Even if they move on, I won’t forget this call. They will have had to play longer in this series because of that poor decision. You simply cannot be thinking about Game 4 in a best of 5 series. That is just faulty logic. Thinking about Game 4 in the middle of Game 1 leaves you with your pants down, your pucker exposed for the opposing team to take aim with penetration. And that’s exactly what the Diamondbacks did. Beating Brandon Webb could have ended the series right there. After that, who does Arizona throw, Doug Davis? Livan Hernandez? Micah Owings? Hardly an intimidating group. Taking out Brandon Webb would have all but squashed Arizona’s chances, and it should have been to priority for the Cubs. You really telling me Lilly and Hill can’t beat Livan and Davis? Please. Lou grossly mismanaged the situation, to the point that it makes me sick.

Should the Cubs lose this series, I would consider Lou’s move nothing less than a fireable offense. I cannot believe he made that dumb of a move.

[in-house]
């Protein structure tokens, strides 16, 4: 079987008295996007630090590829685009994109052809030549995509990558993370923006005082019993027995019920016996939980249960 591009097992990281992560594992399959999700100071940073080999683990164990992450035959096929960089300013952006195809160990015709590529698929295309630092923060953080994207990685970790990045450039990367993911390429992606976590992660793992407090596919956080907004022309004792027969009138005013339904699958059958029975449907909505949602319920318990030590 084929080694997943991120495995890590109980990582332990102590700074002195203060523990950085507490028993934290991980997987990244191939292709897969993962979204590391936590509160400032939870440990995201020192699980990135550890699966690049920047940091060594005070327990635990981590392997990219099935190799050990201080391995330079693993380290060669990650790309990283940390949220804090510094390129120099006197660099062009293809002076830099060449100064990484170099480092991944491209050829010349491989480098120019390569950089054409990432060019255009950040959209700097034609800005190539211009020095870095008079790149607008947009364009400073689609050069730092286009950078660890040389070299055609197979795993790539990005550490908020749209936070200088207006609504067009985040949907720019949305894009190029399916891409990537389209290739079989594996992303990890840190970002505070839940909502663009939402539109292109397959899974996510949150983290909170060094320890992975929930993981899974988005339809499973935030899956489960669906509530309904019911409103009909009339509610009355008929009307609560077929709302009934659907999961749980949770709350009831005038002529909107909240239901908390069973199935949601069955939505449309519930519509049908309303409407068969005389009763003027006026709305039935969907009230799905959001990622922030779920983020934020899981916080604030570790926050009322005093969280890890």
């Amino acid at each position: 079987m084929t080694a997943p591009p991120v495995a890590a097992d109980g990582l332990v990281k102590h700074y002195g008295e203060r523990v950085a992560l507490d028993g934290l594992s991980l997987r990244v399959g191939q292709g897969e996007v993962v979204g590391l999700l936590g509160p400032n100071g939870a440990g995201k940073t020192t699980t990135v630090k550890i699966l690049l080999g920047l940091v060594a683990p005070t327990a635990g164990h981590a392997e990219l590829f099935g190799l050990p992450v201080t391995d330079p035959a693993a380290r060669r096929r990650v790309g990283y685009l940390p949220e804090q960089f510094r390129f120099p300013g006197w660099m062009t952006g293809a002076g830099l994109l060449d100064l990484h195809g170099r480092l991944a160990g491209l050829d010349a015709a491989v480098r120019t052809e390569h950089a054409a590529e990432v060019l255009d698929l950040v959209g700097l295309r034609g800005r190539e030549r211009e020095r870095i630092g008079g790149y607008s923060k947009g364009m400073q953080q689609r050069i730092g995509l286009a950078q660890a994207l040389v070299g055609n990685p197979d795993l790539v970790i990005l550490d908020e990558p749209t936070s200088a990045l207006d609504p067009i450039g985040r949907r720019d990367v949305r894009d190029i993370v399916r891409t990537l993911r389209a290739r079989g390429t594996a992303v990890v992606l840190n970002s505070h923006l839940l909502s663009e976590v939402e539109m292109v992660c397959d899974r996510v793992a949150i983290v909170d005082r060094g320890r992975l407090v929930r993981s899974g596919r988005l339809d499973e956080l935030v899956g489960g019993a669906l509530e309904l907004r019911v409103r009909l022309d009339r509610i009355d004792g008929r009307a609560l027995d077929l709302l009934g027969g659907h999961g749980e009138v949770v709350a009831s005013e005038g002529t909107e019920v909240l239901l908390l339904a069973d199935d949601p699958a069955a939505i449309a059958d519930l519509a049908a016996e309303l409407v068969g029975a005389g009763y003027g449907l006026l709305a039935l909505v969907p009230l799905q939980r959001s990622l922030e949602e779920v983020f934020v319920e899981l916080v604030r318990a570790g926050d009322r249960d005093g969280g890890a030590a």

Settle Down Cubs Fans

Yes, the rest of the sports world has taken notice. We all see. You’re tied for first. You happy? Back 8 1/2 games on June 23rd and it didn’t even matter. Good. Now you can settle back down, and we can all resume our days.

Seriously though, as anyone who has heard me do a radio interview this year knows, I said that the Cubs were going to make it close, and that it would only be a matter of time before the Brewers faded. Looks like that day has come. Funny enough, I think it’s permanent too. Not to say that the Brewers might not sneak back into first at some point, but I think the Cubs will win the division, and the wild card won’t be coming out of the Central. So there you go Cubs fans, go crazy folks.

A Save in a 12-1 Ballgame